The opinion of the court was delivered by: Gerard E. Lynch, District Judge
Randy Soto, a New York State prisoner, petitions for habeas corpus, challenging his conviction of two counts of first-degree assault and one of second-degree criminal possession of a weapon, and his consequent prison sentence of twenty years. The petition will be denied.
According to the two victims and an eyewitness, Soto shot Angel Orta and Jose Bisbal following an altercation. Although these witnesses testified that Soto also shot a third man, Rene Cintron, during the same incident, Cintron testified for the defense that he did not believe Soto had shot him, because he was shot in the back and Soto had been in front of him. Cintron had initially told investigating officers that Soto had not shot him, but later identified Soto as the shooter; he testified that he had changed his story and implicated Soto at the behest of Orta and Bisbal.
The jury acquitted Soto of various charges, including three counts of attempted murder, but convicted him of criminal possession of a weapon and two counts of first-degree assault for shooting Orta and Bisbal. After finding Soto to be a second felony offender, the court sentenced him to two consecutive ten-year terms on the assault counts, and a concurrent eight-year term on the weapons charge.
Soto's conviction and sentence were affirmed by the Appellate Division, People v. Soto, 827 N.Y.S.2d 661 (1st Dep't 2007), and leave to appeal was denied by the Court of Appeals. 8 N.Y.3d 950 (2007). A further application to reargue his appeal was also denied. (Chamoy Decl. Ex. 8.)
Soto now seeks habeas corpus, raising three arguments, each of which was presented to the Appellate Division and rejected: (1) that the conviction was against the weight of the evidence; (2) that the weapons conviction should be overturned because it "was based on the same theory, [sic] of the assault"; and (3) his sentence was excessive and unduly harsh. (Pet. 7-8, ¶¶ 22A-C; cf. Chamoy Decl. Ex. 1 at ii.)
All of these arguments are based on state law, and thus cannot form the basis of a federal habeas petition. Moreover, the arguably analogous federal claims, to the extent they were raised in the state courts, lack any merit.
First, unlike the Appellate Division, see People v. Bleakley, 69 N.Y.2d 490, 495 (1987), federal habeas courts have no power to review the weight of the evidence. See, e.g., Peterson v. Greene, No. 06 Civ. 41 (GEL), 2008 WL 2464273, at *10 (S.D.N.Y. June 18, 2008). Soto essentially restates his argument, made to and rejected by the jury, that Cintron is more credible than Orta and Bisbal (and the eyewitness, Orta's girlfriend), who allegedly had reasons to dislike Soto. But "[a]ssessments of the weight of the evidence or the credibility of witnesses are for the jury," and not for habeas courts. Maldonado v. Scully, 86 F.3d 32, 35 (2d Cir. 1996).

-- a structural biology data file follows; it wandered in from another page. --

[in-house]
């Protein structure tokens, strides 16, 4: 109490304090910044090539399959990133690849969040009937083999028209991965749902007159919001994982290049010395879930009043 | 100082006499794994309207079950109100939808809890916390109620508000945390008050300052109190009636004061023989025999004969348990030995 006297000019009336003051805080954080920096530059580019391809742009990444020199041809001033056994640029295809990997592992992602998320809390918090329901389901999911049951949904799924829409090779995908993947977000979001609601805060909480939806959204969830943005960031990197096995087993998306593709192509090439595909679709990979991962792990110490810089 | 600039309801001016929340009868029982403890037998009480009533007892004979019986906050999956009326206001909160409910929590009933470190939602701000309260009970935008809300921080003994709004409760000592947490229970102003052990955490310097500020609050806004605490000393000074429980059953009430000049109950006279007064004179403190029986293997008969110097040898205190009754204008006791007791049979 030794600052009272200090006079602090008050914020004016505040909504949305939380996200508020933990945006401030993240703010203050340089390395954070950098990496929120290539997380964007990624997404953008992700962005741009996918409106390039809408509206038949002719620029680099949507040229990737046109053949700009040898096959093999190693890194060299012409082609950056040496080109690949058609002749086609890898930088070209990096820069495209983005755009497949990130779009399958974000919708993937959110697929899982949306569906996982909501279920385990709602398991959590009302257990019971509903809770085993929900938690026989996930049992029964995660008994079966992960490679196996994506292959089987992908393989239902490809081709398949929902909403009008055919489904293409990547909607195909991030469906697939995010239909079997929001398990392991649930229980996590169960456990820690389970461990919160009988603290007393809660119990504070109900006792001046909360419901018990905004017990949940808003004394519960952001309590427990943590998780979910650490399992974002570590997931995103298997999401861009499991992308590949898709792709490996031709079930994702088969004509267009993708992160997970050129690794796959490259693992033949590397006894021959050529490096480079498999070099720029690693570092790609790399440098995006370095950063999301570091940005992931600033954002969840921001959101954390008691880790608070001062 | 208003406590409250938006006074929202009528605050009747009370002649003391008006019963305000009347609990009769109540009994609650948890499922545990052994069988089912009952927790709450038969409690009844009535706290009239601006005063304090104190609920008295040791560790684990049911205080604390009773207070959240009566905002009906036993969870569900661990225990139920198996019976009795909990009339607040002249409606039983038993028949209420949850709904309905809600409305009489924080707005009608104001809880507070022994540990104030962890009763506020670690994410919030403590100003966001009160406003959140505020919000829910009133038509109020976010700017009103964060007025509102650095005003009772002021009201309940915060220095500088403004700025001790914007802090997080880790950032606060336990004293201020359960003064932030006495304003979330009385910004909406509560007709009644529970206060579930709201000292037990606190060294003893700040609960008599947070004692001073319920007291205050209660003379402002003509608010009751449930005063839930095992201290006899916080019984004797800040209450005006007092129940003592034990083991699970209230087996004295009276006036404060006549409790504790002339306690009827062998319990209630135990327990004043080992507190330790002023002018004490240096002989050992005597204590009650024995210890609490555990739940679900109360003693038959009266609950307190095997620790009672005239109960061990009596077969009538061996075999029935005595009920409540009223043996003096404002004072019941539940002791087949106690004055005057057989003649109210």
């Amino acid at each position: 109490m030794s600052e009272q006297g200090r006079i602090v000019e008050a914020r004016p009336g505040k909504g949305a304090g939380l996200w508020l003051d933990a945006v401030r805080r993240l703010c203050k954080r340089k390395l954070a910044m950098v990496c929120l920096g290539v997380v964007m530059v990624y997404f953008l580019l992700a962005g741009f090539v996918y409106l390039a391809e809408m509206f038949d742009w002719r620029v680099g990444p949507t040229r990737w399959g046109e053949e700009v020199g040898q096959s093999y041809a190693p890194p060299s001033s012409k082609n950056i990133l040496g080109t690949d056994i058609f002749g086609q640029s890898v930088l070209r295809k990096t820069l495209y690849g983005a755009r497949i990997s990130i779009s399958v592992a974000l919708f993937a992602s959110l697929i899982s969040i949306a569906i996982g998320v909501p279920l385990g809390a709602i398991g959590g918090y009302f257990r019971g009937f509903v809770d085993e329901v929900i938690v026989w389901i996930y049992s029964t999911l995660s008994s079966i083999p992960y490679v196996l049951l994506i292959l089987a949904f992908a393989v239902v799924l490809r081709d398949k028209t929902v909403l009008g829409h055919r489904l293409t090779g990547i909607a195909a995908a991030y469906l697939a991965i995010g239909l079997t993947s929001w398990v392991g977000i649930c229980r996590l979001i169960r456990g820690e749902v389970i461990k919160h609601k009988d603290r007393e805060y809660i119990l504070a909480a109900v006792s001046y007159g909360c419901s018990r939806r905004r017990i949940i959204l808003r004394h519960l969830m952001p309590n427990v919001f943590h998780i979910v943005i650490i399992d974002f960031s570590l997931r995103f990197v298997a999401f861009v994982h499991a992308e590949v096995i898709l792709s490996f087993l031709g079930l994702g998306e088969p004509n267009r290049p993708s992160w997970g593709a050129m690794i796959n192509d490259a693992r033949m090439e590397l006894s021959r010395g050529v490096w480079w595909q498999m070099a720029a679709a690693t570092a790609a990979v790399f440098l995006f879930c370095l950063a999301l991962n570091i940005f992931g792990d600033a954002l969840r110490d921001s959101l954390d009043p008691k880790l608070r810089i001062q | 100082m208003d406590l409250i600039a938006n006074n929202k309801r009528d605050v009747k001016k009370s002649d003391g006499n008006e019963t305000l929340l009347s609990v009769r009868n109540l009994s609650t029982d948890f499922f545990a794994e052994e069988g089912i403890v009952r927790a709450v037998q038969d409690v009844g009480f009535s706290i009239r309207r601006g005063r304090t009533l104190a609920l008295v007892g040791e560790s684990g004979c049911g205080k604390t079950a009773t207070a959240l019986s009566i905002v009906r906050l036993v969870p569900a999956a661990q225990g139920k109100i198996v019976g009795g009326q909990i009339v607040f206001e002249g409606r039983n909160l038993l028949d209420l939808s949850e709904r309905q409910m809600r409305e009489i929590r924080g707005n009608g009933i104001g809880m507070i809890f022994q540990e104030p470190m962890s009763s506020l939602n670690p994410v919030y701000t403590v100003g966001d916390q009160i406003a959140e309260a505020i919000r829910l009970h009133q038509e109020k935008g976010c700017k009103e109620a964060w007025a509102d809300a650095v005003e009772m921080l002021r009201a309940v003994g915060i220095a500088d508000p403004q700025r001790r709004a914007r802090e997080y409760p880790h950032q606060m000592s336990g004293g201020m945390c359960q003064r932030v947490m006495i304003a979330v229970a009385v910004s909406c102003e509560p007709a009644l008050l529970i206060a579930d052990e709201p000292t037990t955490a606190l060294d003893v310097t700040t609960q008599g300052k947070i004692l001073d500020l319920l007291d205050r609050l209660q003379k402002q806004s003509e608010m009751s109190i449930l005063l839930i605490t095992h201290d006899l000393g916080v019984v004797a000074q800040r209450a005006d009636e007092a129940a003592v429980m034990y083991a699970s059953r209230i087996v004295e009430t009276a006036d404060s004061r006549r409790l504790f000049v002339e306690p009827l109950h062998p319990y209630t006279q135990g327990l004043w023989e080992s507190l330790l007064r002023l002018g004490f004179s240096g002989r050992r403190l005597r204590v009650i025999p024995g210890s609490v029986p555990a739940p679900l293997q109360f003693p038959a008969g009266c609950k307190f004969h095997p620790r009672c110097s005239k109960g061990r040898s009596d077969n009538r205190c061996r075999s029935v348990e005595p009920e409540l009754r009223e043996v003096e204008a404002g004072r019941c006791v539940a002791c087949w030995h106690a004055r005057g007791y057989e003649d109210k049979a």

A federal claim is only made out where the evidence is constitutionally insufficient because no reasonable juror could find guilt beyond a reasonable doubt. Jackson v. Virginia, 443 U.S. 307, 324 (1979). That standard is manifestly not met here: while the jury was not obligated to believe the prosecution witnesses, it was entitled to do so, and the testimony of three eyewitnesses, including the two victims, was amply sufficient to permit a constitutional guilty verdict.
Second, Soto argues that the weapons conviction should be overturned because it was part of the same transaction as the assault. (Pet. 8, ¶ 22B.) Although the argument in the petition is somewhat garbled (id.), it appears that Soto intends to raise the same claim made in his state appellate brief (Chamoy Decl. Ex. 1 at 35), which was expressly formulated as an argument for dismissal "in the interest of justice," citing only state law precedents. (Id.) State appellate courts have the power to provide such relief. See People v. Williams, 767 N.Y.S.2d 588 (1st Dep't 2003). Federal habeas courts do not. See, e.g., Daughtry v. Conway, No. 03 Civ. 4836 (RJH) (THK), 2006 WL 2850260, at *18 (S.D.N.Y. Sept. 29, 2006).
Nor may Soto claim that the weapons and assault charges constitute the same offense, such that the conviction on both counts constitutes double jeopardy. As Soto expressly conceded in his Appellate Division brief (Chamoy Decl. Ex. 1 at 35), the weapons charge is not a lesser included offense. See Blockburger v. United States, 284 U.S. 299, 304 (1932); People v. Mitchell, 628 N.Y.S.2d 914, 915 (4th Dep't 1995) ("Criminal possession of a weapon is not a lesser included offense of assault.").
Third, and finally, Soto's attack on his sentence also appeals to a power specifically granted to the Appellate Division: the power to reduce sentences on grounds of undue severity. See People v. Pollenz, 67 N.Y.2d 264, 267-68 (1986). However, a sentence may not be attacked on habeas corpus where "the sentence is within the range prescribed by state law." White v. Keane, 969 F.2d 1381, 1383 (2d Cir. 1992). Nor may Soto claim the sentence is constitutionally disproportionate to the crime and therefore cruel and unusual in violation of the Eighth Amendment. Soto forfeited any such federal constitutional claim by failing to raise it in the state courts. In any event, if a life sentence for possession of more than half a kilo of cocaine is constitutional, see Harmelin v. Michigan, 501 U.S. 957, 961, 996 (1991), then surely so is a 20-year sentence for shooting two human beings, causing grievous injuries, significant hospitalization, permanent consequences, and the threat of death and paralysis. (Chamoy Decl. Ex. 3 at 7-8.)
Accordingly, for the reasons set forth above, the petition for habeas corpus is denied. Because petitioner has not made a substantial showing of the denial of a constitutional right, a certificate of appealability will not issue. See 28 U.S.C. § 2253(c)(2) ("A certificate of appealability may issue ... only if the applicant has made a substantial showing of the denial of a ...